In Wake of Cop Death, de Blasio Calls for Change in State Bail Law

In Wake of Cop Death, de Blasio Calls for Change in State Bail Law

PHOTO:  ​Mayor de Blasio last week in the Blue Room at City Hall called for change in state law to better ensure that dangerous defendants are detained.​ Photo Courtesy of Ed Reed/Mayoral Photography Unit


Mayor Bill de Blasio last Friday, three days after the murder of another city police officer, called for two changes to state law that would provide judges with more tools to ensure that certain defendants are not released to the street.

De Blasio, who was joined by City Council Speaker Melissa Mark-Viverito and Manhattan District Attorney Cy Vance, requested a change in state law to allow judges to consider public safety risk in determining an individual’s bail amount. Currently, New York is one of three states that do not allow judges to consider dangerousness when setting bail. He also called for public safety risk and flight risks to be considered when a judge determines whether a defendant is eligible for a diversion program, neither of which is currently required for consideration.

Tyrone Howard, the suspect who has been charged with gunning down NYPD Officer Randolph Holder, had an extensive history of drug felonies and misdemeanors. The judge could have made a different bail decision if he were able to consider Howard’s extensive criminal history as an element of dangerousness. Criminal history is a major component of validated risk assessment tools that have been shown in other jurisdictions to accurately predict whether a defendant will re-offend if released, de Blasio noted.

“The death of Officer Randolph Holder was a clear and tragic signal that we must ensure dangerous individuals with long criminal histories do not walk our streets. Yet as the law stands, judges can only consider risk of flight when determining a bail amount,” de Blasio said. “Our judges must be able to look at how dangerous someone is when they decide how much bail is set – and should look at these factors when they decide whether to divert someone away from jail. If someone poses a significant threat to our city’s safety, they must be behind bars – and today’s announcement is a strong step toward keeping our residents, and our hardworking officers, safe from harm.”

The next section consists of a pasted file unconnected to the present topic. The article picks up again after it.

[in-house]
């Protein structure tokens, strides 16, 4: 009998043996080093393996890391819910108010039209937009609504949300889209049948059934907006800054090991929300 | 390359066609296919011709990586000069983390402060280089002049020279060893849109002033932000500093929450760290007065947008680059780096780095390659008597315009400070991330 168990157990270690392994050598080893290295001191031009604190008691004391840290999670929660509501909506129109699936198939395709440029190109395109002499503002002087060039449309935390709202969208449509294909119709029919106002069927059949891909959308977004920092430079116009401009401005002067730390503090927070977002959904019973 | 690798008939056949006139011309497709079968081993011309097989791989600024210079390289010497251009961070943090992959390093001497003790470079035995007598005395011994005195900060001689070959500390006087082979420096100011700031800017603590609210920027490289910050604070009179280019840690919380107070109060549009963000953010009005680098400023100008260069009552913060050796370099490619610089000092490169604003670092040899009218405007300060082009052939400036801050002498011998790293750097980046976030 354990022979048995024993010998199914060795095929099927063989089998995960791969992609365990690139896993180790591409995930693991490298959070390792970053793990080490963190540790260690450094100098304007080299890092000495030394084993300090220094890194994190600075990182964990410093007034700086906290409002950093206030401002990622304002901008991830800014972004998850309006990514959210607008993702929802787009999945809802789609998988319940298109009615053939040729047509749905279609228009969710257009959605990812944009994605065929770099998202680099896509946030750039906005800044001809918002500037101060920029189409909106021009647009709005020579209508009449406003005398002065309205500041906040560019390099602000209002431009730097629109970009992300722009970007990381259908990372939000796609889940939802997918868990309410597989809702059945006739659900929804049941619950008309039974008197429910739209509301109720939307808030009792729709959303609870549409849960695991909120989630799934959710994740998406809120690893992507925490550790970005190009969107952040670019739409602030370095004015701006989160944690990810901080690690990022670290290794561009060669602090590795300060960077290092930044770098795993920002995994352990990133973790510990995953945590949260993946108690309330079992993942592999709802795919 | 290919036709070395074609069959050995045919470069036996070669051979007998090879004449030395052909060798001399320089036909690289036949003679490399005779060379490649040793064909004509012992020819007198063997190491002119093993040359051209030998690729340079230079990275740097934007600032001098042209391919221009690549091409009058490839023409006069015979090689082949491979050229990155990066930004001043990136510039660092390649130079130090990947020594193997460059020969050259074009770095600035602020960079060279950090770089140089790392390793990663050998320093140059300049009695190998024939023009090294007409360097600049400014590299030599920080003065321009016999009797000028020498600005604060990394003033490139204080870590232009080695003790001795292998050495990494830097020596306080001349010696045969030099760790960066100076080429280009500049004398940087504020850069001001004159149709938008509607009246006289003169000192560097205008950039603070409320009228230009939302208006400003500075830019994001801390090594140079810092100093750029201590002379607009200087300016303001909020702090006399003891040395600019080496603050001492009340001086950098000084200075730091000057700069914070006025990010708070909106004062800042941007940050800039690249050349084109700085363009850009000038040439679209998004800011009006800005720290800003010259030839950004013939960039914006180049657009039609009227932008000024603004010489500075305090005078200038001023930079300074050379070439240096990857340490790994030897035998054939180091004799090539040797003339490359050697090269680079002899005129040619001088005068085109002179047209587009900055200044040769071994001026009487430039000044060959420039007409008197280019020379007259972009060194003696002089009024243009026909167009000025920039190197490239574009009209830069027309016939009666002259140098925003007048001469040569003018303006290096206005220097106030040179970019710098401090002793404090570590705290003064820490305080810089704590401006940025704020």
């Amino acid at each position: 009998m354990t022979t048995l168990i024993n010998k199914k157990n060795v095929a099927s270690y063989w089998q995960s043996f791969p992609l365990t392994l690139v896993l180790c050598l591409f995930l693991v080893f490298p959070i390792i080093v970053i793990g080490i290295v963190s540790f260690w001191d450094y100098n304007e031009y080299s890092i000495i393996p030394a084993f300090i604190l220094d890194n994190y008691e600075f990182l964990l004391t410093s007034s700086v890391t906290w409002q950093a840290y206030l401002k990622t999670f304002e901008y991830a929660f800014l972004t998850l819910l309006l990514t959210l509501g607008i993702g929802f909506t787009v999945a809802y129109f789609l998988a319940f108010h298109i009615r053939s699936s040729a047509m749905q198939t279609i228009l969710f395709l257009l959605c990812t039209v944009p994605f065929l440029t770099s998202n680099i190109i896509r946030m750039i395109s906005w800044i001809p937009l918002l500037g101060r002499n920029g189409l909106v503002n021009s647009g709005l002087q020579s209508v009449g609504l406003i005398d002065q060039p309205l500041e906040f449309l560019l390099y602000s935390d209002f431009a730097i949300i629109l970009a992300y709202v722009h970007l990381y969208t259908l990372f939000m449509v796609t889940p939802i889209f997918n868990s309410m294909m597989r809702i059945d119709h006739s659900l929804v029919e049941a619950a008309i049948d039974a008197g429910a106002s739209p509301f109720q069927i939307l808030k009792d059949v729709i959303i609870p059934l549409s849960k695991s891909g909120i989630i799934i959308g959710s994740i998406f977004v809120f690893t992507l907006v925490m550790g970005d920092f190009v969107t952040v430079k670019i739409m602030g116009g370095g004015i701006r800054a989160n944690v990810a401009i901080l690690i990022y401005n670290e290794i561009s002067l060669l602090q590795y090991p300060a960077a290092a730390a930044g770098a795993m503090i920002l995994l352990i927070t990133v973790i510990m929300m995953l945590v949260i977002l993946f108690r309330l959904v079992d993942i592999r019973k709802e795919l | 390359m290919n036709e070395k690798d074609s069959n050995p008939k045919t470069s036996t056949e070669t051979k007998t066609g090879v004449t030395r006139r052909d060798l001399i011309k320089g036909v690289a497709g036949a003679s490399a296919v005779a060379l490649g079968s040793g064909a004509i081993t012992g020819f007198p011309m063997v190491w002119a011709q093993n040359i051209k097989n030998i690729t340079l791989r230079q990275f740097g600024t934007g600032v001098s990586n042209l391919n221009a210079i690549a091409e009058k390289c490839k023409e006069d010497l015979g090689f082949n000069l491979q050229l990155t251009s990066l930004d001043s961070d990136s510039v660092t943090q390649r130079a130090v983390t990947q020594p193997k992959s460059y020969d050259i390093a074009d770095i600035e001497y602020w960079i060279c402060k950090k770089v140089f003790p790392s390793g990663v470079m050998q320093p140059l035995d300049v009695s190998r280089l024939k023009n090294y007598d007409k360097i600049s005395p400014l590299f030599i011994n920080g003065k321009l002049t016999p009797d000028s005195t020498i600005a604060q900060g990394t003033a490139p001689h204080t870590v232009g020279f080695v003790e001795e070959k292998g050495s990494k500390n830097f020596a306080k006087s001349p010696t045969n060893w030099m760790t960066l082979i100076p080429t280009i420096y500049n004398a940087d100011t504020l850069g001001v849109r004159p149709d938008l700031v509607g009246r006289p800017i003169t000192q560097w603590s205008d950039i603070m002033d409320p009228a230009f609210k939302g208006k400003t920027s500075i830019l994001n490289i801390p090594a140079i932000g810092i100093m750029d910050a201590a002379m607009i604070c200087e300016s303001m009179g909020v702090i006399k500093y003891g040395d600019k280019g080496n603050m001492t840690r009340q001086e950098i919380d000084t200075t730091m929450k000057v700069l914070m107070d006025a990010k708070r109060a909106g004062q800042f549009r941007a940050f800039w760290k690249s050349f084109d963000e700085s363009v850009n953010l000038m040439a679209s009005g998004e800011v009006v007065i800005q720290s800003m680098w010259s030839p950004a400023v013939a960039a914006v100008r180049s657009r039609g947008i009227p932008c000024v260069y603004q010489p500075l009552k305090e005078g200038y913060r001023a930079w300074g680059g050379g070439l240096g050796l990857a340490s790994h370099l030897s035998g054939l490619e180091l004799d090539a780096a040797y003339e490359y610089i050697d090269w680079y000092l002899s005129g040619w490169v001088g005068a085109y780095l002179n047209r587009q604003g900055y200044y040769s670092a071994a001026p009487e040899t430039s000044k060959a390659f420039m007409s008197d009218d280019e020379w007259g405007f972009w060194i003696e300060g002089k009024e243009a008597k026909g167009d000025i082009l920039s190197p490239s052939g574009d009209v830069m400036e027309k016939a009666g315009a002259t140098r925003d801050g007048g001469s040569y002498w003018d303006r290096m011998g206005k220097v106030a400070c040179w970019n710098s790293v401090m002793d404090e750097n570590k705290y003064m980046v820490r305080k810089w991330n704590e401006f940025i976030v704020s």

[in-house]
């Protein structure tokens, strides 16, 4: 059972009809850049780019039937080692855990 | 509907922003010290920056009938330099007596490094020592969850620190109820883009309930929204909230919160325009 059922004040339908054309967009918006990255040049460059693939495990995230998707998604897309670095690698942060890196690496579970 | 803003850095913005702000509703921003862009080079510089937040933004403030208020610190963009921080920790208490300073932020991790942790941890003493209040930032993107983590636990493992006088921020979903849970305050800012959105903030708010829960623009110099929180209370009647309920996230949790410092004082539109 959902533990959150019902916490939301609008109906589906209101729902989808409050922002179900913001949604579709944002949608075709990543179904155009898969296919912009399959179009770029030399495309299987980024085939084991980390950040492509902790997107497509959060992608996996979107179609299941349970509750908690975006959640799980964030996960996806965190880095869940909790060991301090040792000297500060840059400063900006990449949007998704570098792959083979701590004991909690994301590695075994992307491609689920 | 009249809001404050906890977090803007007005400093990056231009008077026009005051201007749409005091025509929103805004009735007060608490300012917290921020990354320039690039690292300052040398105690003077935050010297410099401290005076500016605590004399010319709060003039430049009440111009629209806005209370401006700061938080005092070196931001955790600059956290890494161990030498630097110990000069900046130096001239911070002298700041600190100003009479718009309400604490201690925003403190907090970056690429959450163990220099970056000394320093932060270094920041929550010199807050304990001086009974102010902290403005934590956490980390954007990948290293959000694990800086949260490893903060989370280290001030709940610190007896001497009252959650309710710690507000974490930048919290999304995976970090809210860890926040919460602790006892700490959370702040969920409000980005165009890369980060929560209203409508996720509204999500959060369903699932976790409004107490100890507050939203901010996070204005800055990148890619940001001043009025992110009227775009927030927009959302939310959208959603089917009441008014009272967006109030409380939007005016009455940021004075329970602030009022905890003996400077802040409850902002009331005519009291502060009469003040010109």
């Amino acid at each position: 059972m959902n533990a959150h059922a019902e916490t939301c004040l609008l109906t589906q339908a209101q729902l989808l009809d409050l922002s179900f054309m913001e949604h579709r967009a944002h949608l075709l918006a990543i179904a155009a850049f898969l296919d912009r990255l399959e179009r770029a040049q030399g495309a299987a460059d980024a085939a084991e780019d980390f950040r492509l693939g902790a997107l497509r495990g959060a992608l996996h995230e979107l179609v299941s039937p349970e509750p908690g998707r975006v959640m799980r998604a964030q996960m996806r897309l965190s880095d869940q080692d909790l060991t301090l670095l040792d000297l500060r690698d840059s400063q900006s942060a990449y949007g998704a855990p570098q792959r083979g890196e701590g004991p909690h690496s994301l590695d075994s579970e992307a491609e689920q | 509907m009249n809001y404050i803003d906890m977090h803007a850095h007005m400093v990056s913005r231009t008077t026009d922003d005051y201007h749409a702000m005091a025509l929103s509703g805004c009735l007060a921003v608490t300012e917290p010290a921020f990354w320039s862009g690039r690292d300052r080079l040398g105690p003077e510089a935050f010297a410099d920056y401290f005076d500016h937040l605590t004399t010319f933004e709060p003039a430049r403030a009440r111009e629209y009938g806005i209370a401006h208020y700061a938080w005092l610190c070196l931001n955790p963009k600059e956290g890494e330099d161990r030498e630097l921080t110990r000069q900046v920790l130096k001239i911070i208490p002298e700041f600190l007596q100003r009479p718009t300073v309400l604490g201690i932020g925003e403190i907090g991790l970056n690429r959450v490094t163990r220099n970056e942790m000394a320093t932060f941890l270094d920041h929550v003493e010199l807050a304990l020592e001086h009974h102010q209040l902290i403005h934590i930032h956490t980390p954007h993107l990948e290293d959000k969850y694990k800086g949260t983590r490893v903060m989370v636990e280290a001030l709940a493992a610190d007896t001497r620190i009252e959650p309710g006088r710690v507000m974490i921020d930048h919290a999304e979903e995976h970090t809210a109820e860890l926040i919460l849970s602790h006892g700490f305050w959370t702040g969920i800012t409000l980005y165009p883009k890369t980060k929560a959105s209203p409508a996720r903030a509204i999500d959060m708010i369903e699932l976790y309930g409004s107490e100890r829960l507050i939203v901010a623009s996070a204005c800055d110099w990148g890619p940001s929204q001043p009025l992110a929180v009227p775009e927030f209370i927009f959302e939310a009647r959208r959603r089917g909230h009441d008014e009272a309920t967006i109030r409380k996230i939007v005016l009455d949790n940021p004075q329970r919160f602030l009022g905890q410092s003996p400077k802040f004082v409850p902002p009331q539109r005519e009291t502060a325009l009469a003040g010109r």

De Blasio is also calling for the addition of dangerousness and risk of flight to the state Judicial Diversion statute. Current law does not require judges to consider either of these factors.

While de Blasio’s calls for bail reform have been widely touted, not all stakeholders are on board.

“While our hearts ache for the family of New York City Police Officer Randolph Holder, we oppose the types of changes to New York State’s bail system advocated [last Friday] by Mayor de Blasio,” said The Legal Aid Society’s Criminal Practice Chief Justine Luongo and Deborah L. Wright, Esq., president of the Association of Legal Aid Attorneys – UAW Local 2325. “New York State’s current bail statute has been in effect since 1971, and rightfully affords judges a wide array of bail options to help ensure that individuals charged with a crime return to court. Additionally, the law also allows judges to remand a person without bail in certain circumstances.

“The current statute has been effectively used since its inception and already gives judges the power to protect public safety. In fact, recent studies all point to a steady decrease in felony arrests and just this past summer, Commissioner Bratton announced that the City was on its way to reduce felonies to an historic low. While the death of Police Officer Holder is a tragedy for the entire city, changing the law to undermine the presumption of innocence is not the answer and would have disastrous consequences for fairness in our criminal justice system.”


By Michael V. Cusenza


Leave a Reply

Your email address will not be published. Required fields are marked *

You may use these HTML tags and attributes: <a href="" title=""> <abbr title=""> <acronym title=""> <b> <blockquote cite=""> <cite> <code> <del datetime=""> <em> <i> <q cite=""> <s> <strike> <strong>